* JPMorgan suit includes new claim of fraud
* Suit says fraud led to $25 billion in unpaid loans
By Caroline Humer
NEW YORK, Feb 18 Lehman Brothers and Barclays
deceived JPMorgan Chase & Co (JPM.N) with bad assets that the
failed investment bank's own employees dubbed "goat poo,"
according to new court papers that escalate a legal battle
between the financial firms.
JPMorgan filed new court claims in the case, contending
that Lehman left it with $25 billion in unpaid loans secured by
undesirable assets like those left out of the sale to
Lehman Brothers Holdings Inc LEHMQ.PK filed for bankruptcy
on Sept. 15, 2008 and then quickly sold its prize investment
banking assets to Barclays Bank (BARC.L). JPMorgan had been
The court papers, filed in U.S. Bankruptcy Court in
Manhattan on Thursday, said that Barclays and Lehman called
certain Lehman assets "toxic waste" and "goat poo" and
knowingly excluded them from their sale agreement.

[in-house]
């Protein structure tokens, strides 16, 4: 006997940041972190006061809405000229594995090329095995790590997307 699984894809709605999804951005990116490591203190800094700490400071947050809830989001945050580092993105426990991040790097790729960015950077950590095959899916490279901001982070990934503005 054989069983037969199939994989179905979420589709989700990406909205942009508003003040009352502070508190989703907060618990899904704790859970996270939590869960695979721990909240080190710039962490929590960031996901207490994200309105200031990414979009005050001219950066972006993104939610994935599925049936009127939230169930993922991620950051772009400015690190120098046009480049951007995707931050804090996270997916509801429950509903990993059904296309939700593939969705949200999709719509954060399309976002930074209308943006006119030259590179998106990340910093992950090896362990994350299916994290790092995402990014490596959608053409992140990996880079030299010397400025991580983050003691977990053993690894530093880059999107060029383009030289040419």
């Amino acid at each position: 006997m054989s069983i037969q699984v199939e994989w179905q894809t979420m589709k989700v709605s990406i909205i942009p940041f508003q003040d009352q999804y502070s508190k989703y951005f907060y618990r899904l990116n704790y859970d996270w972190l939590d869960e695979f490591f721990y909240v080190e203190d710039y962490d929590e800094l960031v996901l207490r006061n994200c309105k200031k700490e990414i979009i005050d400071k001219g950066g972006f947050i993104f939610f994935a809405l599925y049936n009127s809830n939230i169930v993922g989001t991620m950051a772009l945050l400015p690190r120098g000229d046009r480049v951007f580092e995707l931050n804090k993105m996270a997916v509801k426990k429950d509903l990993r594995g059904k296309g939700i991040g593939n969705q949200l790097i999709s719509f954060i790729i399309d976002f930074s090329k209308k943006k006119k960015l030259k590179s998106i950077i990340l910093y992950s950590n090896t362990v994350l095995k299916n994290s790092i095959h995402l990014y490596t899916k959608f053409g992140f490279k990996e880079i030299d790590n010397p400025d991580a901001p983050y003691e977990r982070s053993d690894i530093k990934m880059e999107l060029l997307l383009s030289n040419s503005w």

A Lehman spokeswoman declined to make an immediate comment on
the lawsuit. JPMorgan declined comment. A spokesman for Barclays
declined to comment.
Thursday's filing revised a lawsuit that was first filed in
December in response to Lehman's own $8.6 billion suit against
JPMorgan. Lehman's suit, filed last May, accused JPMorgan of
siphoning off collateral ahead of Lehman's bankruptcy filing.
Lehman employees wrote in emails that contrary to Lehman's
and Barclays' portrayal of their deal to bankruptcy court as
including all related assets, Barclays did not have to purchase
certain "toxic waste" securities, JPMorgan contends.
Those securities included certain Lehman commercial paper
known as "RACERS" -- restructured asset certificates with enhanced
Lehman employees also called these assets "goat poo" in
emails, JPMorgan said in the lawsuit.
According to the emails cited by JPMorgan, Lehman employees
also said the balance sheet that the company had sent to
bankruptcy court was wrong because it showed that Barclays was
buying all of Lehman Brothers' positions.
The revised lawsuit added an additional allegation of
fraudulent inducement to lend, saying that when JPMorgan made
Lehman a $70 billion intraday loan on Sept. 18, 2008 -- three days
after the bankruptcy filing -- Lehman knew that JPMorgan would not
be able to recover any claims through the collateral.
The case is in re: Lehman Brothers Holdings Inc v JPMorgan
Chase Bank NA, U.S. Bankruptcy Court, Southern District of New
York, No. 10-ap-03266.
(Additional reporting by Santosh Nadgir in Bangalore)